Do not be discouraged, ask questions, but make sure you google first.

Welcome to QuantFinance Stack Exchange!

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For your assignment, use only the returns that you have available, even if they are not complete for entire period. You will be able to run all your analysis.

Notice that This is not a good solution in real world cases, if you want to use your covariance/correlation matrix for optimization or monte carlo simulation as using pairwise correlations may lead to non positive semi-defined matrices.

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  • $\begingroup$ Why "This is not a good solution in real world cases" $\endgroup$ – Ted Taylor of Life May 6 '17 at 16:15
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Something fairly standard to do is to work with the returns of portfolios constructed on individual firm characteristics rather than the firms themselves. Some basic problems working directly with firms:

  • As you discussed, firms come and go from the sample.
  • As several have mentioned in the comments, firms can significantly change. Apple in 2005 was a computer hardware company. In 2015, Apple was a mobile phone company, its revenues dominated by iPhone. Shouldn't we expect the covariance properties to be significantly different!?
  • If you only use firms where you have data for all years, you are conditioning inclusion in your sample on not delisting, and you may render your estimate of expected returns upwards biased and inconsistent!
    • If someone wrote, "My sample is constructed of all firms which did not go bankrupt or get acquired" or "My sample is constructed of all firms which eventually made it into the S&P500," do you think those firms had above average returns? Of course they did!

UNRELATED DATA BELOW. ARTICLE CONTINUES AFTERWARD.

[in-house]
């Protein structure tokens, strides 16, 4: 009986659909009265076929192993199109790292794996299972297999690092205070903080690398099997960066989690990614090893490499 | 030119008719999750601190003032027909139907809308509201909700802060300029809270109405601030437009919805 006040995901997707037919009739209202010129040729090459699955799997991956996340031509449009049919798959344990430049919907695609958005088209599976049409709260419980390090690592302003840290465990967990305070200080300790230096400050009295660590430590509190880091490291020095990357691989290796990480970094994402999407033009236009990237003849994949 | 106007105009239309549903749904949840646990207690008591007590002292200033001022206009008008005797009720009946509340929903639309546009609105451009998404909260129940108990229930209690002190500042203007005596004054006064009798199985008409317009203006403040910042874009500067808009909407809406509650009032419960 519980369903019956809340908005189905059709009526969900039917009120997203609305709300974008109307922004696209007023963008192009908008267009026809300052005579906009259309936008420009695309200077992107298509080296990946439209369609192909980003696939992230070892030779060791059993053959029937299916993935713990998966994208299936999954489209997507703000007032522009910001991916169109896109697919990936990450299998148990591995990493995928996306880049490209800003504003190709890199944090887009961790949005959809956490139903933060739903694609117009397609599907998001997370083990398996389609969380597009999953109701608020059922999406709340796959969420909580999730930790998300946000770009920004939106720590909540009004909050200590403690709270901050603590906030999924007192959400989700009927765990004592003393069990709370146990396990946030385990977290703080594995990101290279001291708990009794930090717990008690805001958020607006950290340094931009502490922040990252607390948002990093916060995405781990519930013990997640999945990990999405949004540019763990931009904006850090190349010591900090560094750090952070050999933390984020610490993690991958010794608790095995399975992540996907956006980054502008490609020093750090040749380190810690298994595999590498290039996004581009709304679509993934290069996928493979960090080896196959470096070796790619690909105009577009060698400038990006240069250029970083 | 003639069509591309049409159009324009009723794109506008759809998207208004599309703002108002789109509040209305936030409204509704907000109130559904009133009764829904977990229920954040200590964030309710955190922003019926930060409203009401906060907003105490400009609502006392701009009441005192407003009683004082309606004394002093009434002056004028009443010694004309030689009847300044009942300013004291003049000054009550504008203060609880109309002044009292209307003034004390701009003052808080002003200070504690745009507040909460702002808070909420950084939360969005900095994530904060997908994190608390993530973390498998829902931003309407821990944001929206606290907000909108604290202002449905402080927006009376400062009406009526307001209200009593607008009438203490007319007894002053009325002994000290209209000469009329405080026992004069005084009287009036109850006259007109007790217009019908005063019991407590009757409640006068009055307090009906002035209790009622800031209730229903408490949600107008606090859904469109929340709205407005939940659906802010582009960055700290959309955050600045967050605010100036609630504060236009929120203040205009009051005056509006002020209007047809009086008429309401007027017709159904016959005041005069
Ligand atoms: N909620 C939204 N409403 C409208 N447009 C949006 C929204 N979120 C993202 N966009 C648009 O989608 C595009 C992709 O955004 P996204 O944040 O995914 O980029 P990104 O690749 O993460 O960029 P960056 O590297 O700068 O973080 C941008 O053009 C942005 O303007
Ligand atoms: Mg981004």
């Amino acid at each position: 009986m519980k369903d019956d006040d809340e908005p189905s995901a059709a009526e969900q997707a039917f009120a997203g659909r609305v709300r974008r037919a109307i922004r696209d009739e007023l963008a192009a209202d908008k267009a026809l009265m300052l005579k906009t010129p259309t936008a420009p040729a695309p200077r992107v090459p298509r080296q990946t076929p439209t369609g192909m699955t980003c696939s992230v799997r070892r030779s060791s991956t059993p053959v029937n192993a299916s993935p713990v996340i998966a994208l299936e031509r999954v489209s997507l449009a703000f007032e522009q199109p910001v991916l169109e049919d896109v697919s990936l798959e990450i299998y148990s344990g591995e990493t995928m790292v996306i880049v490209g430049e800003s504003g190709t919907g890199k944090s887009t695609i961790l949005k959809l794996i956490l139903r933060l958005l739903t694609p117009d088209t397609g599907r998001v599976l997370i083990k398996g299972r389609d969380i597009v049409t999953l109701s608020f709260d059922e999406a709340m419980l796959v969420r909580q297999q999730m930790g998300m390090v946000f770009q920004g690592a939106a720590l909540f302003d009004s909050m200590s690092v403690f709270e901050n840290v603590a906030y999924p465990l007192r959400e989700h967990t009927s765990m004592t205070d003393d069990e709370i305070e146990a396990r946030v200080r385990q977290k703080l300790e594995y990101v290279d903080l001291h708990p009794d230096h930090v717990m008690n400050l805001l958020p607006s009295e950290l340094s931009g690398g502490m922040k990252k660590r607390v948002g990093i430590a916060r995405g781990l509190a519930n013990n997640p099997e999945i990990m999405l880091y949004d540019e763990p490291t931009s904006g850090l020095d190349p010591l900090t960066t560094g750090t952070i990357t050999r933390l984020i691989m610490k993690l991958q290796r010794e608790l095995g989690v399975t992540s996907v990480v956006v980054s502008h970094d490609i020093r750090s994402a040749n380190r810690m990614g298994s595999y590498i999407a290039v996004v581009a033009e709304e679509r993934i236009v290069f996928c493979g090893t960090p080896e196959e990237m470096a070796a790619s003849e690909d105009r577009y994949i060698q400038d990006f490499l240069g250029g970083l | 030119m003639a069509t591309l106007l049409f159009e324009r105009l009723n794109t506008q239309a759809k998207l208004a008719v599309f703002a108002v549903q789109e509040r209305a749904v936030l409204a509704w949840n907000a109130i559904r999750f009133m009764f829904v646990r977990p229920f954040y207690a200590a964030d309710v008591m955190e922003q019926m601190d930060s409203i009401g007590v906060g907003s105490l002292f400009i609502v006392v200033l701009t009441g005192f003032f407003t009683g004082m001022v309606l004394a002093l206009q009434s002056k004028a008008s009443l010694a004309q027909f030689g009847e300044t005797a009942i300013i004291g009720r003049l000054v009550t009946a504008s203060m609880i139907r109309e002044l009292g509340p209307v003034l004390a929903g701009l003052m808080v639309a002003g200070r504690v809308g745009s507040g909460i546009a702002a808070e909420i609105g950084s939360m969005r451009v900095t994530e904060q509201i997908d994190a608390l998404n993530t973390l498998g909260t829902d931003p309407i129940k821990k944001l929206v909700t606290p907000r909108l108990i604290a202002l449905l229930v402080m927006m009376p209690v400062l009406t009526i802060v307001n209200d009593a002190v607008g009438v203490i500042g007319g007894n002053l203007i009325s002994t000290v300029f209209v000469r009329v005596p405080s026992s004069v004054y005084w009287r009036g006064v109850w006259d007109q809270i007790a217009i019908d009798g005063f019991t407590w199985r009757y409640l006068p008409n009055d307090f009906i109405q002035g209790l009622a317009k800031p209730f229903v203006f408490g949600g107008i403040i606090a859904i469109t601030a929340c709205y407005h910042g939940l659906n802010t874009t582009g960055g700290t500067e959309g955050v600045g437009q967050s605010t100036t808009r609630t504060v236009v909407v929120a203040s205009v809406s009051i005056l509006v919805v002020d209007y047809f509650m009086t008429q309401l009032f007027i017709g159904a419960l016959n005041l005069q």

• In general in finance, you can make huge mistakes by using $t+1$ information at time $t$.

If we're willing to do simple, 1980s style finance, a sensible method is to construct yearly rebalanced portfolios based upon firm characteristics known at the time (or several months previously to be safe). The idea is that the portfolio returns will be more stable over time in terms of their statistical properties than individual companies.

As @Alex27629 mentions, you probably can do most of your analysis using only data you have for each company. I'd expect you get defensible results for the purposes of your project.

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  1. It is unclear what the 'portfolio assignment' is and what kind of results you are expected to deliver.

  2. 60 points of data points (monthly) when it comes to stock returns is more than enough; whereas conclusions based 20 years of data do not seem reliable as a company in its first 5 years of existence will be completely different than the same company 15 years later - given the company still exists.

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    $\begingroup$ Your 60 monthly data points argument feels more like a heuristic that the industry has adopted, rather than an argument based on any kind of theory or rigorous evaluation. It's probably sufficient to give the OP an A, but I'm not sure it should be the recommended approach for practitioners. $\endgroup$ – John Apr 6 '17 at 14:03
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    $\begingroup$ I think your answer would be better if the first part was a comment. $\endgroup$ – Bob Jansen Apr 6 '17 at 15:22
  • $\begingroup$ @cykor21 My assignment comprises of using the data to compute an alpha and beta for each stock, standard residuals from each regression, correlation coefficient, covariance between each possible pair using the single index model (SIM) , compute, compare/contrast mean return, variance and covariance for each stock using SIM and historical data. This is pretty easy for me to do if I had a complete sample of observations across each stock between 1984 and 2016. $\endgroup$ – Cormac Murphy Apr 9 '17 at 14:50